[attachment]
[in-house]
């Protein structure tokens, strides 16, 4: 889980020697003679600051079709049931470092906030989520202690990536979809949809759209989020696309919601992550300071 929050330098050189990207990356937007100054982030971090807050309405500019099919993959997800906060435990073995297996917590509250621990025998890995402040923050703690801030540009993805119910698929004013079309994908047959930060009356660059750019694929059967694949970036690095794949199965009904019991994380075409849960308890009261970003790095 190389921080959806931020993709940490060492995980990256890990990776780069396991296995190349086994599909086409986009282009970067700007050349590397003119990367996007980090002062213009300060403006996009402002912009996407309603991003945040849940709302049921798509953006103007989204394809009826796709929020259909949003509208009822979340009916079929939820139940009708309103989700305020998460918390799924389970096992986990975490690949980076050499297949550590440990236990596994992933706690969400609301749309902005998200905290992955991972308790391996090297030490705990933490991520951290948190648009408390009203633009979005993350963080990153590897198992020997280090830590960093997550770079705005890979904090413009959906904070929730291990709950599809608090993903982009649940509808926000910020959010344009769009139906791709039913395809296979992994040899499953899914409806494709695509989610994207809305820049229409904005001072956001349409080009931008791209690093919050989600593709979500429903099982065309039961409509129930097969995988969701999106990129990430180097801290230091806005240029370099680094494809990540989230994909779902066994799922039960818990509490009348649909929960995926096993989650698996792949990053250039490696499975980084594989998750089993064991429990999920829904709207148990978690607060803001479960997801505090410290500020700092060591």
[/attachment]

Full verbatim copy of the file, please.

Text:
[in-house]
């Protein structure tokens, strides 16, 4: 889980020697003679600051079709049931470092906030989520202690990536979809949809759209989020696309919601992550300071 929050330098050189990207990356937007100054982030971090807050309405500019099919993959997800906060435990073995297996917590509250621990025998890995402040923050703690801030540009993805119910698929004013079309994908047959930060009356660059750019694929059967694949970036690095794949199965009904019991994380075409849960308890009261970003790095 190389921080959806931020993709940490060492995980990256890990990776780069396991296995190349086994599909086409986009282009970067700007050349590397003119990367996007980090002062213009300060403006996009402002912009996407309603991003945040849940709302049921798509953006103007989204394809009826796709929020259909949003509208009822979340009916079929939820139940009708309103989700305020998460918390799924389970096992986990975490690949980076050499297949550590440990236990596994992933706690969400609301749309902005998200905290992955991972308790391996090297030490705990933490991520951290948190648009408390009203633009979005993350963080990153590897198992020997280090830590960093997550770079705005890979904090413009959906904070929730291990709950599809608090993903982009649940509808926000910020959010344009769009139906791709039913395809296979992994040899499953899914409806494709695509989610994207809305820049229409904005001072956001349409080009931008791209690093919050989600593709979500429903099982065309039961409509129930097969995988969701999106990129990430180097801290230091806005240029370099680094494809990540989230994909779902066994799922039960818990509490009348649909929960995926096993989650698996792949990053250039490696499975980084594989998750089993064991429990999920829904709207148990978690607060803001479960997801505090410290500020700092060591």